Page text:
Service catalogues are the next big step in elevating your service desk to more than just a “break-fix” setup. Transforming your service desk into a customer-centric model isn’t easy though. In a post for SITS, Ron van Haasteren gives advice on how to successfully make this shift to a more customer-driven format.
Creating Your Catalogue
One of the big missteps made by most IT is solely working to make life easier for IT, not the customer. Shifting your focus from your own perspective to that of a customer will let you analyze whether your service catalogue is the best course of action.
Van Haasteren then says what a good service catalogue should bring to the table for IT:
On your service desk you may have a knowledge base, which also sits within your self-service portal serving as a quick way of overcoming known problems within your IT environment. What your knowledge base won’t cover is detailed information about how your processes work, or what services or tools you have to offer.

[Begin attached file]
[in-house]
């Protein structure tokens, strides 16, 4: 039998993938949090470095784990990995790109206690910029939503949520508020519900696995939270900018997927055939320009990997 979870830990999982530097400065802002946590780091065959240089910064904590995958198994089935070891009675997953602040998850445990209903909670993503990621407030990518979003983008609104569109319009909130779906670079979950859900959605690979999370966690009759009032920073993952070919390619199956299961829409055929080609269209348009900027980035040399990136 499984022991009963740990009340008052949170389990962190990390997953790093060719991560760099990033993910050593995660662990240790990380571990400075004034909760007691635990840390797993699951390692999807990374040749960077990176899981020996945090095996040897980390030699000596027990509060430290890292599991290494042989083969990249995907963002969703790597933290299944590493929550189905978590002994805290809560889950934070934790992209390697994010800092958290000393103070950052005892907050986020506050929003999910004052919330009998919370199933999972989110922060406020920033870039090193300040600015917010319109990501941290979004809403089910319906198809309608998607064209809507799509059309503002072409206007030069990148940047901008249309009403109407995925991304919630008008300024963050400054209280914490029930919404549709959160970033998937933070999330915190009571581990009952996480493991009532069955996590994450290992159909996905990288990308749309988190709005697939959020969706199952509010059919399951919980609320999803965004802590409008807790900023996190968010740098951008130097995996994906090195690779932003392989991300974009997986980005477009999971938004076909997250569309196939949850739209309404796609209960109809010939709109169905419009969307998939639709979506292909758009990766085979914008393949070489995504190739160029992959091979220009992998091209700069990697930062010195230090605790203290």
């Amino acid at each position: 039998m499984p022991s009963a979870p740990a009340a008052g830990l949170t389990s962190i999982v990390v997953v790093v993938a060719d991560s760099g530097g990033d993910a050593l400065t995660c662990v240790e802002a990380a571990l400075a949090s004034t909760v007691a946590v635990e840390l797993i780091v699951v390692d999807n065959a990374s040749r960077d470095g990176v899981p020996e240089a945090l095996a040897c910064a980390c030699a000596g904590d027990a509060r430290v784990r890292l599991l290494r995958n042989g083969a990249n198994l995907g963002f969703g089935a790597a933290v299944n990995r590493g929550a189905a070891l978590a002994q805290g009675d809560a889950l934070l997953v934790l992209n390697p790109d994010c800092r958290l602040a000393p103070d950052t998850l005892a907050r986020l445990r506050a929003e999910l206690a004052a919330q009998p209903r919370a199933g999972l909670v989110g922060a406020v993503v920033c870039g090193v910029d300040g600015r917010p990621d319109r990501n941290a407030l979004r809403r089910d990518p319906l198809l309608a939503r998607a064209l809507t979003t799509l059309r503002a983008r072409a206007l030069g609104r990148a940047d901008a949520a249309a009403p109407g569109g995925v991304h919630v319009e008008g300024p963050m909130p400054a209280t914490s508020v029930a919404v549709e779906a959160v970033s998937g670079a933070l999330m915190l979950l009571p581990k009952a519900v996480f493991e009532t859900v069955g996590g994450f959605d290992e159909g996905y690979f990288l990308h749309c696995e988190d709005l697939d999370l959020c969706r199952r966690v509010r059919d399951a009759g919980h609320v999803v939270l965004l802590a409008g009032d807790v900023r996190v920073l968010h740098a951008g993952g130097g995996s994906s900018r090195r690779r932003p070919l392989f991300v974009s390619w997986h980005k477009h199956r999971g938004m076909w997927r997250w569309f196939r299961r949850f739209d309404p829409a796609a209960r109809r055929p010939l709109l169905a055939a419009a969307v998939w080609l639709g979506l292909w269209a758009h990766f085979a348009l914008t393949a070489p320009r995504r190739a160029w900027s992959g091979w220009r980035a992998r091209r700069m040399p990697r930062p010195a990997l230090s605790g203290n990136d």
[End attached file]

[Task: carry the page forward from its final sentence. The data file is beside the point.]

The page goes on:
A good service catalogue will put that information at a service desk analyst’s fingertips…the more readily available and accessible and useful you make that documentation, the more motivated your IT staff will be to keep it fresh.
You should also have a good self-service portal that can process different requests with ease. Van Haasteren uses a customer looking for a PDF editor as an example. Your self-service portal should have an automated system that can lead them to an article, which would link up to the service catalogue where they can install a PDF editor on their own. But it’s important to keep in mind that you need to make the changes that are right for your company, which may require reevaluating your service strategy and mapping out how your service catalogue will be used.
You can view the original post here: http://www.servicedeskshow.com/feature/making-service-catalogue-customer-centric/